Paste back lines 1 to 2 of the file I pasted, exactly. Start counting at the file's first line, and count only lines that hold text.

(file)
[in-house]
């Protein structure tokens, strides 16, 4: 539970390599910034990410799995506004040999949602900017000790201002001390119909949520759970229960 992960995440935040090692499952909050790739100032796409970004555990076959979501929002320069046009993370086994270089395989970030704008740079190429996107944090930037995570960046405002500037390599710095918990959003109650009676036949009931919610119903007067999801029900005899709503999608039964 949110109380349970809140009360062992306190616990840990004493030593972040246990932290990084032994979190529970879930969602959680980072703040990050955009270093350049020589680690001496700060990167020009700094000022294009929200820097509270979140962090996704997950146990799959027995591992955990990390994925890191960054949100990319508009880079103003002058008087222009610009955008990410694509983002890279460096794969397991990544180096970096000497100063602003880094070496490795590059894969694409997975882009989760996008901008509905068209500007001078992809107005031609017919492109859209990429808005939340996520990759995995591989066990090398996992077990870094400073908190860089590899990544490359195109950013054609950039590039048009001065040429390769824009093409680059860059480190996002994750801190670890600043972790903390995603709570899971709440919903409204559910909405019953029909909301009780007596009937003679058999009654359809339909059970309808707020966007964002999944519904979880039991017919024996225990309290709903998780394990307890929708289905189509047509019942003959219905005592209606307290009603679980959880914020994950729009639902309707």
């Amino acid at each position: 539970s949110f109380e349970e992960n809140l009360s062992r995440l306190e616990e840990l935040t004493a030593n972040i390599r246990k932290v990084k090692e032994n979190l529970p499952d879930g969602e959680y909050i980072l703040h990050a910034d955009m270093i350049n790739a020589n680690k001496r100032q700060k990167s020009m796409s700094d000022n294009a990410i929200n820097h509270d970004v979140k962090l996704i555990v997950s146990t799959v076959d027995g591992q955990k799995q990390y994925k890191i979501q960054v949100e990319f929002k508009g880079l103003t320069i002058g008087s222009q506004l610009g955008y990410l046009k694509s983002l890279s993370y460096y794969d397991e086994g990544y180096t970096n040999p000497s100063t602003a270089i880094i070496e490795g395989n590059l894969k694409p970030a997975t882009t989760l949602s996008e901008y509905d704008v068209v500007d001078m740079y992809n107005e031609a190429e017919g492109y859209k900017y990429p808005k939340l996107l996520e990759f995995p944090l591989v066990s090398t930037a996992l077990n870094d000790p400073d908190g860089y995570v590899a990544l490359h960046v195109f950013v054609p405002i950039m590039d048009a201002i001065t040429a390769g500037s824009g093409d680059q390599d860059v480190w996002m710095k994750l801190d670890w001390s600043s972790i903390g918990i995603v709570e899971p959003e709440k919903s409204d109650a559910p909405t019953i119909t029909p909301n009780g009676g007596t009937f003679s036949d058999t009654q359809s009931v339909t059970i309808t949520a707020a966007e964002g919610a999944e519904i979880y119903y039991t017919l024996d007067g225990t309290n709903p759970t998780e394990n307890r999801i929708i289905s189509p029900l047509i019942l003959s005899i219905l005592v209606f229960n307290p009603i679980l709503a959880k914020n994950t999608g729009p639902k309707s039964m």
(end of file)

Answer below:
[in-house]
């Protein structure tokens, strides 16, 4: 539970390599910034990410799995506004040999949602900017000790201002001390119909949520759970229960 992960995440935040090692499952909050790739100032796409970004555990076959979501929002320069046009993370086994270089395989970030704008740079190429996107944090930037995570960046405002500037390599710095918990959003109650009676036949009931919610119903007067999801029900005899709503999608039964 949110109380349970809140009360062992306190616990840990004493030593972040246990932290990084032994979190529970879930969602959680980072703040990050955009270093350049020589680690001496700060990167020009700094000022294009929200820097509270979140962090996704997950146990799959027995591992955990990390994925890191960054949100990319508009880079103003002058008087222009610009955008990410694509983002890279460096794969397991990544180096970096000497100063602003880094070496490795590059894969694409997975882009989760996008901008509905068209500007001078992809107005031609017919492109859209990429808005939340996520990759995995591989066990090398996992077990870094400073908190860089590899990544490359195109950013054609950039590039048009001065040429390769824009093409680059860059480190996002994750801190670890600043972790903390995603709570899971709440919903409204559910909405019953029909909301009780007596009937003679058999009654359809339909059970309808707020966007964002999944519904979880039991017919024996225990309290709903998780394990307890929708289905189509047509019942003959219905005592209606307290009603679980959880914020994950729009639902309707």